Language Diversity

AN News: “At the Crossroads of Linguistics and Anthropology: Disciplinary perspectives on language documentation” by Lise Dobrin (University of Virginia) and Niko Besnier (University of Amsterdam)

Anthropology News Article by Lise Dobrin and Niko Besnier For a long time in anthropology, the documentation of languages on the brink of disappearing was negatively tainted as salvage: quaint in its Boasian particularism, inappropriately objectifying speakers as passive vehicles of an authoritatively rendered ‘tradition’, naïve in uncritically adopting the folk category of ‘language’ as […]

Executive order on Native American Language Revitalization

The Linguistic Society of America’s Committee on Endangered Languages and their Preservation is carrying out a letter-writing campaign to urge President Obama to sign an executive order. According to the LSA-CELP, “U.S. government agencies would be directed to ensure that their policies, procedures, and functions support community-based language revitalization. It would compel governmental agencies to follow through on the promises of the Native American Languages Act and the Esther Martinez Native American Languages Preservation Act.”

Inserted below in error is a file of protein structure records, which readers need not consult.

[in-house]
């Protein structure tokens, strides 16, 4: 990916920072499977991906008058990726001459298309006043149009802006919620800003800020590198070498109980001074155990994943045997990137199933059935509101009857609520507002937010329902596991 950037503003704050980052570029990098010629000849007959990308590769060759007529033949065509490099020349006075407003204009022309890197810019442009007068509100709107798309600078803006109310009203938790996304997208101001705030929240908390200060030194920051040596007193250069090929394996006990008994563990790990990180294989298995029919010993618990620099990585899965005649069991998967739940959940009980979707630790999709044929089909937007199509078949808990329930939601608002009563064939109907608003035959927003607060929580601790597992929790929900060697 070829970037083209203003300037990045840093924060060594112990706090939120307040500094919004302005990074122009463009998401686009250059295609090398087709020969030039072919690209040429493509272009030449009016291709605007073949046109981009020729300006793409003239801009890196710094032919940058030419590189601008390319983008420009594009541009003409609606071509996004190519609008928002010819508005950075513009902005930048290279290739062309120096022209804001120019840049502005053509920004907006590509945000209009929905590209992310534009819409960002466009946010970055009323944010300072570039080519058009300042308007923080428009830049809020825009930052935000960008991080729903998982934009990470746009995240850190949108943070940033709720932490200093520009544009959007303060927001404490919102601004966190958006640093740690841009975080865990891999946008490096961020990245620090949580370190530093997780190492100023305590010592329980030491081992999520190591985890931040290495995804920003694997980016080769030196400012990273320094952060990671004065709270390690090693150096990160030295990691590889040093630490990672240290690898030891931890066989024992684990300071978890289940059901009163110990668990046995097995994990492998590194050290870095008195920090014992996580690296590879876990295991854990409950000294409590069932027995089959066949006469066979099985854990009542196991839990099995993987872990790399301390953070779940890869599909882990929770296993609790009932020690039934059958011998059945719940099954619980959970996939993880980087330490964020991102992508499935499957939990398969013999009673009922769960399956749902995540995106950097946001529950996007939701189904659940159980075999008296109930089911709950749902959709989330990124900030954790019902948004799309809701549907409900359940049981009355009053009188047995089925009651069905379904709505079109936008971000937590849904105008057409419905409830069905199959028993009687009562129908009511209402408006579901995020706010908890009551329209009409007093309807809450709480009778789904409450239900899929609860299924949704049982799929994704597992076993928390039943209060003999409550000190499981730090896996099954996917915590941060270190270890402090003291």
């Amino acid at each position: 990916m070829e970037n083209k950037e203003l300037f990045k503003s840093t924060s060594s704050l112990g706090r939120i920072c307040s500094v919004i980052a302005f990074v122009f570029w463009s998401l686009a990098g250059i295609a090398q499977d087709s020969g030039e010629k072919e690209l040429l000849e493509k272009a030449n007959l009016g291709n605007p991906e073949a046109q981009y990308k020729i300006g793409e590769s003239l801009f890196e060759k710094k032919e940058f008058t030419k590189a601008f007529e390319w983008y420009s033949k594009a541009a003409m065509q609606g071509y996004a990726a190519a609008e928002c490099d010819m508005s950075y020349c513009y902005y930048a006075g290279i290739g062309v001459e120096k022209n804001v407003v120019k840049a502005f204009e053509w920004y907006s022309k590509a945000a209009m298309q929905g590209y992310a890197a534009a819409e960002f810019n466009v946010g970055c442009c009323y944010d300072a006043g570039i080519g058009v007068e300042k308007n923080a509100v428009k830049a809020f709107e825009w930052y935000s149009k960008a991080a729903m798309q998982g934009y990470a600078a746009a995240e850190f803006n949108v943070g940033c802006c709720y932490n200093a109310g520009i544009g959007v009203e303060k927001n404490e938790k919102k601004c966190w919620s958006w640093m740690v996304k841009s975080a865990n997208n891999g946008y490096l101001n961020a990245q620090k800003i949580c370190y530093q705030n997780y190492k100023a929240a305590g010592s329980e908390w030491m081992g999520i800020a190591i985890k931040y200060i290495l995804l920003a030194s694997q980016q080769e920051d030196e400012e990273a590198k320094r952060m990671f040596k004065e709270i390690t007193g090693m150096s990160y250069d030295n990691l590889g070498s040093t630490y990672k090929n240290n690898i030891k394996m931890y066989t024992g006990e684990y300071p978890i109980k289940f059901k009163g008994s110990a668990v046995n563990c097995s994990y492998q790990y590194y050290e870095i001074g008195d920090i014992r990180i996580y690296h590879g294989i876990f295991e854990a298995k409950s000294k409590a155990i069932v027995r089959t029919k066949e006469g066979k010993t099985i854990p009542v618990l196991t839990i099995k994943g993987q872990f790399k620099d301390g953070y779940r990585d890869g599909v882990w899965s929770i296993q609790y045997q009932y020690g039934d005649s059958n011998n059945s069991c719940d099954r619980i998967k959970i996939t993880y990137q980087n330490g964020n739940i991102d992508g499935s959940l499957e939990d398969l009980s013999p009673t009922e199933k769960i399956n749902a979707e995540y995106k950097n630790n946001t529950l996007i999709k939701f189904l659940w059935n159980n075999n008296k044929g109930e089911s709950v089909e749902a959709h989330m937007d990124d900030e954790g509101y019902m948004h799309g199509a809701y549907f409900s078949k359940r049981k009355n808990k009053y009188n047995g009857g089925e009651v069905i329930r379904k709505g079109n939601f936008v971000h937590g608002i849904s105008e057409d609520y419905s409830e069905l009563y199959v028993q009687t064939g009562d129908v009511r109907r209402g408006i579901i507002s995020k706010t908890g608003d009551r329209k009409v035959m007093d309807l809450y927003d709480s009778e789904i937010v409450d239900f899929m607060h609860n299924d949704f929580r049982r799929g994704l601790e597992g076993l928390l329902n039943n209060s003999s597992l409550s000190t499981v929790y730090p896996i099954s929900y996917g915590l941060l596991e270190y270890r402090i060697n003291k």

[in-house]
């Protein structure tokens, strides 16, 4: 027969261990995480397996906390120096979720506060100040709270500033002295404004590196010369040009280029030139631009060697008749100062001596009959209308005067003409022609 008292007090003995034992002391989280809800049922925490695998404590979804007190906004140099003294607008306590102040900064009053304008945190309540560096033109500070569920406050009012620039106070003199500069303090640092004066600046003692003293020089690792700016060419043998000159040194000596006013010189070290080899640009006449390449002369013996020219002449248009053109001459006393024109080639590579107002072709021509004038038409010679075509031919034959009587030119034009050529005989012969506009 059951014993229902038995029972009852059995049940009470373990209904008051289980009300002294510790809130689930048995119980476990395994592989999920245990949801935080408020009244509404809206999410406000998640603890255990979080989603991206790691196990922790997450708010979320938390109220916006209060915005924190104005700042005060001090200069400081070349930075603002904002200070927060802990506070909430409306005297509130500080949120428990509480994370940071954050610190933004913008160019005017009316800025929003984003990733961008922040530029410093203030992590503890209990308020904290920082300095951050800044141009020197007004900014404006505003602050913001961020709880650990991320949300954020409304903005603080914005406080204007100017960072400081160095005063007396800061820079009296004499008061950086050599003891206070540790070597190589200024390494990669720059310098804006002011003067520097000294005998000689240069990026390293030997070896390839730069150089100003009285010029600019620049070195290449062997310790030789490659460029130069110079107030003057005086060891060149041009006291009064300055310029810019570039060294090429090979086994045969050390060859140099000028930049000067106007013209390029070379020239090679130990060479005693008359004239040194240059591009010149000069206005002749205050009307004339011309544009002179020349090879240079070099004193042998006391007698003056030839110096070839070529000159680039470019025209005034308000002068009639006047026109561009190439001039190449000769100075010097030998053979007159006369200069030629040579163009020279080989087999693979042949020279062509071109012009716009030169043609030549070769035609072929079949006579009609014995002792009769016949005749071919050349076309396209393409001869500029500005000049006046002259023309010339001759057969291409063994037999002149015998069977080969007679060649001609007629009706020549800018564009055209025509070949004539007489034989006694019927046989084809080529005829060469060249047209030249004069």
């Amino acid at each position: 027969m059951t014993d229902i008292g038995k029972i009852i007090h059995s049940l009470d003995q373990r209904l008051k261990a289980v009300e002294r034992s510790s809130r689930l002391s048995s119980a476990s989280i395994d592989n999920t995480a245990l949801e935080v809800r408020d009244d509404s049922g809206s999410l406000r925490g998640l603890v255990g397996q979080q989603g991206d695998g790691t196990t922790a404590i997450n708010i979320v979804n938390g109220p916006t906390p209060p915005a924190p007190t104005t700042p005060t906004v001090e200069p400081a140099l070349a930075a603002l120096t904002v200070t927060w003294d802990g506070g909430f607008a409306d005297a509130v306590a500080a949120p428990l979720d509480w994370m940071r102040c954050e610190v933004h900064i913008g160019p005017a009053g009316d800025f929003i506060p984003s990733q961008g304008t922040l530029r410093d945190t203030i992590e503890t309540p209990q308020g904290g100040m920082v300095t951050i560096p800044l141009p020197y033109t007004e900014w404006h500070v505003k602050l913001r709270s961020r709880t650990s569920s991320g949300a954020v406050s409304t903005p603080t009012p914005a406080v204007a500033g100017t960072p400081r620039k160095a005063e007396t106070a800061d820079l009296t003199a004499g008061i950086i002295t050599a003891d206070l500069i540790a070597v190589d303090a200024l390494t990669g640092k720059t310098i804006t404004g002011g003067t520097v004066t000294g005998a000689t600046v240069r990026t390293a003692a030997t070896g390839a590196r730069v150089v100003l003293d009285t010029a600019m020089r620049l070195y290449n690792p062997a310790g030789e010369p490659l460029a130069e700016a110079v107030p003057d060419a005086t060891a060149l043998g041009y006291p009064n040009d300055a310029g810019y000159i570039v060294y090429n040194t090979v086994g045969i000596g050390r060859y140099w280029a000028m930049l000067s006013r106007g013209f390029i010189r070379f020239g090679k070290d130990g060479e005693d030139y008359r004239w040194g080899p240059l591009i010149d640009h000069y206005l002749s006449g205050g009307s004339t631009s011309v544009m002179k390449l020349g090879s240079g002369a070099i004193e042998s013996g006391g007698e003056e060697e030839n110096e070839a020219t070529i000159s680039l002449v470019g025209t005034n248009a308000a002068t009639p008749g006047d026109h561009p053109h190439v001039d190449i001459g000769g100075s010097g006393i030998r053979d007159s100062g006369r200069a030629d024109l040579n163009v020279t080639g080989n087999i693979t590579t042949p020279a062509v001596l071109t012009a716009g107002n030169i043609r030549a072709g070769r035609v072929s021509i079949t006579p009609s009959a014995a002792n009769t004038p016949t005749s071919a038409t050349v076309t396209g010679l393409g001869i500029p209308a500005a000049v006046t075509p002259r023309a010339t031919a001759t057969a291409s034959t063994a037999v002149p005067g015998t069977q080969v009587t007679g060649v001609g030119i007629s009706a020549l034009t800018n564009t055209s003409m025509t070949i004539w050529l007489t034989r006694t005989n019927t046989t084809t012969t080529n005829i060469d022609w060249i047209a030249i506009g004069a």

Language Links #3

Language Links #3

This piece does not reflect the official opinion of the Society for Linguistic Anthropology, its officers or its individual members. One of the most important functions of this blog is to inform people of current work being done within linguistic anthropology. As part of this, all linguistic anthropologists are invited to discuss current publications including […]

Call for papers, AAA 2011: Language Contact

Forty Years After: Tidemarks, Legacies and Futures of Research on Language Contact This year marks forty years since the publication of Pidginization and Creolization of Languages. Edited by Dell Hymes, the volume has been foundational for research on language contact and creolization. Furthermore, in foreshadowing our intellectual engagements with the shifting realities of today, many […]

Increasing number of US students study ASL

According to an article in the New York Times, American Sign Language is now the fourth most-studied language among US college and university students. While enrollment in foreign-language courses generally has held steady or increased only modestly, enrollment in ASL courses increased more than sixteen percent between 2006 and 2009. Instructor Amy Ruth McGraw suggests […]

Romansh

Discussion of the revitalization of and resistance to Romansh, the fourth official Swiss language related to Latin used during Roman times. http://www.nytimes.com/2010/09/29/world/europe/29swiss.html?_r=2&hp